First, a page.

Uluru

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Uluru, also known as Ayers Rock, is a large sandstone rock formation in the southern part of the Northern Territory, central Australia. It lies 335 km (208 mi) south west of the nearest large town, Alice Springs; 450 km (280 mi) by road. Kata Tjuta and Uluru are the two major features of the Uluṟu-Kata Tjuṯa National Park. Uluru is sacred to the Pitjantjatjara and Yankunytjatjara, the Aboriginal people of the area. It has many springs, waterholes, rock caves and ancient paintings. Uluru is listed as a World Heritage Site.

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Name

The local Pitjantjatjara people call the landmark Uluṟu (Aboriginal pronunciation: [uluɻu]). This word has no particular meaning in their language, also known as Pitjantjatjara, but it is also used as a local family name by the senior Traditional Owners of Uluru.[1]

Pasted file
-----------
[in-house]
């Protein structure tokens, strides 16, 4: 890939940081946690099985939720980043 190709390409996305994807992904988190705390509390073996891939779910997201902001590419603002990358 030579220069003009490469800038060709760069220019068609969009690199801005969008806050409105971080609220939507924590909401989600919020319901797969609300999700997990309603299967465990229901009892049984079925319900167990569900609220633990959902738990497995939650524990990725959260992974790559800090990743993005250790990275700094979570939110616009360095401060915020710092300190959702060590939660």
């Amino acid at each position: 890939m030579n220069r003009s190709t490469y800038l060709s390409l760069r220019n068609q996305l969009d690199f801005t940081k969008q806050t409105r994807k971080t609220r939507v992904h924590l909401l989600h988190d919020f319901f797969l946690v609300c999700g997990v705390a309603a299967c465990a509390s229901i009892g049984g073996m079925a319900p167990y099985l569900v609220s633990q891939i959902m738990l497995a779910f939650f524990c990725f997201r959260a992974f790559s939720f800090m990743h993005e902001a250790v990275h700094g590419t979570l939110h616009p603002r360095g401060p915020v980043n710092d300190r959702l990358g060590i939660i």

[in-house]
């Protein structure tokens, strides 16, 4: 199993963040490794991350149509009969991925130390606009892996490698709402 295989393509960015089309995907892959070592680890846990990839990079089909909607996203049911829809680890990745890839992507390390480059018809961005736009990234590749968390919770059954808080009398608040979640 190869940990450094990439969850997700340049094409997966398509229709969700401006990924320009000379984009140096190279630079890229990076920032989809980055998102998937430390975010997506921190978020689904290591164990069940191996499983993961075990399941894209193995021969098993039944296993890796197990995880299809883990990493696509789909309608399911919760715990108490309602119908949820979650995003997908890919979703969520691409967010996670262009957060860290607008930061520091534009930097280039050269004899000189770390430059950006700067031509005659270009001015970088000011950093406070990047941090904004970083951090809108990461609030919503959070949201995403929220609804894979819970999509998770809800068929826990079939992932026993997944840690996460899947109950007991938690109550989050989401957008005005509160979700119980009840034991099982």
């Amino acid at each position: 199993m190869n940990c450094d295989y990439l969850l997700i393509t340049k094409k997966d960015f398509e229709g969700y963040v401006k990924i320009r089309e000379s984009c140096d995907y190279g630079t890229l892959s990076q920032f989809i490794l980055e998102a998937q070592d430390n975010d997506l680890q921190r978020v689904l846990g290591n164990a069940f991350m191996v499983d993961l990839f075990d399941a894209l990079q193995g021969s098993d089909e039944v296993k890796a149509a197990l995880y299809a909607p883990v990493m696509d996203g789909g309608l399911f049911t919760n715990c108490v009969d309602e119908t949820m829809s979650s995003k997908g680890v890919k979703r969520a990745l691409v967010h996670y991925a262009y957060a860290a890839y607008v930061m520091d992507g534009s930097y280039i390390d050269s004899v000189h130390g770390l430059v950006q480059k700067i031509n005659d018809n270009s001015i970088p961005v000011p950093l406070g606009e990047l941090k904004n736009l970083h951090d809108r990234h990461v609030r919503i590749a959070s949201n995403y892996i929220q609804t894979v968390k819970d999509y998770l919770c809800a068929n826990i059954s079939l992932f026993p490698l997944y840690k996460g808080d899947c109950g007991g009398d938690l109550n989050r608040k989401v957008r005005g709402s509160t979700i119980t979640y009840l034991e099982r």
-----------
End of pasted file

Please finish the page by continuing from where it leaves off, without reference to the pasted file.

On 19 July 1873, the surveyor William Gosse discovered the landmark and named it Ayers Rock in honour of the then-Chief Secretary of South Australia, Sir Henry Ayers.[2] Since then, both names have been used, although Ayers Rock was the name used by most people.

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